The prototype Gloster E28/39, powered by a W1 engine
By: Wording OD
Today marks the 75th anniversary of the first flight of a British jet aircraft testing the engine designed by RAF pilot and engineer, Sir Frank Whittle On 15 May 1941, the prototype Gloster E28/39, powered by a W1 engine, flew for 17 minutes from RAF Cranwell in Lincolnshire, achieving speeds of up to 350 mph.
The achievement meant that Britain had entered the Jet Age and less than two years later; the first jet fighter operated by the RAF – The Gloster Meteor – first flew from Cranwell. The technology revolutionised aviation and laid the foundations for the development of today’s RAF supersonic Typhoons that protect the UK and its interests round the clock, 365 days a year. It was also a personal triumph for Whittle, who was born the son of a mechanic in Coventry on 1 June 1907.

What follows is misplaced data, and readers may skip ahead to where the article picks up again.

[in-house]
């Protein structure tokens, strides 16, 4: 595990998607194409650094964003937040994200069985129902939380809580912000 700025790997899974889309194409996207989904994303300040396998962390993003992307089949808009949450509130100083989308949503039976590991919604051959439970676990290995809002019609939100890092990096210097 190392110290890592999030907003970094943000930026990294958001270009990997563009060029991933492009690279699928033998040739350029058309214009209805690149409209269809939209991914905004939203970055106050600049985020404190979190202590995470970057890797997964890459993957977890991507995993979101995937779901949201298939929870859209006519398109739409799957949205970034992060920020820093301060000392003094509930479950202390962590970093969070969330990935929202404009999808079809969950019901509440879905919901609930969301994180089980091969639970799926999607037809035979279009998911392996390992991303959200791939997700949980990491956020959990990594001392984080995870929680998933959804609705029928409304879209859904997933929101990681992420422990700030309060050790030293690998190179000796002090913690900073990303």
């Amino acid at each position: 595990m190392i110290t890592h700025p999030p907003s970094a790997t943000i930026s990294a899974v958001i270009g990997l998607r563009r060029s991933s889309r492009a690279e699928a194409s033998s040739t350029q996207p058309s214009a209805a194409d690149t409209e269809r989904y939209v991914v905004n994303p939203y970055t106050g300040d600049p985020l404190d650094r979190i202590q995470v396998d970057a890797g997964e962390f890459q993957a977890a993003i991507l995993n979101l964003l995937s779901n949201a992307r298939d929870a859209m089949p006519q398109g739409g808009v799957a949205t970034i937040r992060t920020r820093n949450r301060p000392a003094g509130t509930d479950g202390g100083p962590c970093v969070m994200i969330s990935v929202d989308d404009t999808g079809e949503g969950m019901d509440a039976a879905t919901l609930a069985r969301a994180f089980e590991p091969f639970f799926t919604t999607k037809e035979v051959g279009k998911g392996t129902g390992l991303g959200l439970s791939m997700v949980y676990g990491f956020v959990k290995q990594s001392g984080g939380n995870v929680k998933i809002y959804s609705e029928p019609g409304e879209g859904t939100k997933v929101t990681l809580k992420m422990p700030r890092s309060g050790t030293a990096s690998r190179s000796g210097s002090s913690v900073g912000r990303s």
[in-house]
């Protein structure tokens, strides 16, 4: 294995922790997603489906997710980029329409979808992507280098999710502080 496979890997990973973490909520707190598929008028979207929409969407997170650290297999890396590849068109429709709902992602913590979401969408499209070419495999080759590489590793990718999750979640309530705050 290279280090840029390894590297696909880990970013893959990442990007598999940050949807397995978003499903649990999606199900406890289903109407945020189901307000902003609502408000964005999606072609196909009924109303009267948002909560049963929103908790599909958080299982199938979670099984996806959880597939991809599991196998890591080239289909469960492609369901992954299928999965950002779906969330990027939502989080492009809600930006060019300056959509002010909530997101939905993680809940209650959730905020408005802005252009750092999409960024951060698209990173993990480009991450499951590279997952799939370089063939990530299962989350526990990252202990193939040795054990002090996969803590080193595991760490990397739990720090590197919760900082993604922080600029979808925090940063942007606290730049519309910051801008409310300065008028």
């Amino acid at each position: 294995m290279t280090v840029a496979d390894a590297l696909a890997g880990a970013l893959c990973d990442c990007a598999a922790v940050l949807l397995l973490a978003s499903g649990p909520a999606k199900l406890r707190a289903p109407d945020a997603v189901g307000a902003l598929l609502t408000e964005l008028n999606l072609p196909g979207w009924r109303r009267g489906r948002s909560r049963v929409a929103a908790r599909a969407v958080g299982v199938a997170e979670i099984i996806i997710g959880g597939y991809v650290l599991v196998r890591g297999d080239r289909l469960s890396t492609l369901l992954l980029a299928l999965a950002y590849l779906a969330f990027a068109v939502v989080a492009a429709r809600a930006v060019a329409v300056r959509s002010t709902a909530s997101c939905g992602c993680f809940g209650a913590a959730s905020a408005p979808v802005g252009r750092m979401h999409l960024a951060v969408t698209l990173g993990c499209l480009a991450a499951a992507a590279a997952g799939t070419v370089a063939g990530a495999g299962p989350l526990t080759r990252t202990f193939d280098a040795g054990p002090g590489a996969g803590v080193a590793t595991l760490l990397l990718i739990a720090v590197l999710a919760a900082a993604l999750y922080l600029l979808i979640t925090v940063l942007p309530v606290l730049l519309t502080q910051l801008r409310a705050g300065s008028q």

He joined the RAF as an apprentice in 1923 and was a trainee pilot at Cranwell from 1926-28, where he wrote a thesis entitled ‘Future Developments in Aircraft Design,’ which argued that piston engines and propellers were things of the past.
He retired from the RAF in 1948 with the rank of Air Commodore and was knighted the same year and went to work in America shortly afterwards. He died on 9 August 1996.
Original article by Simom Mander via Royal Air Force.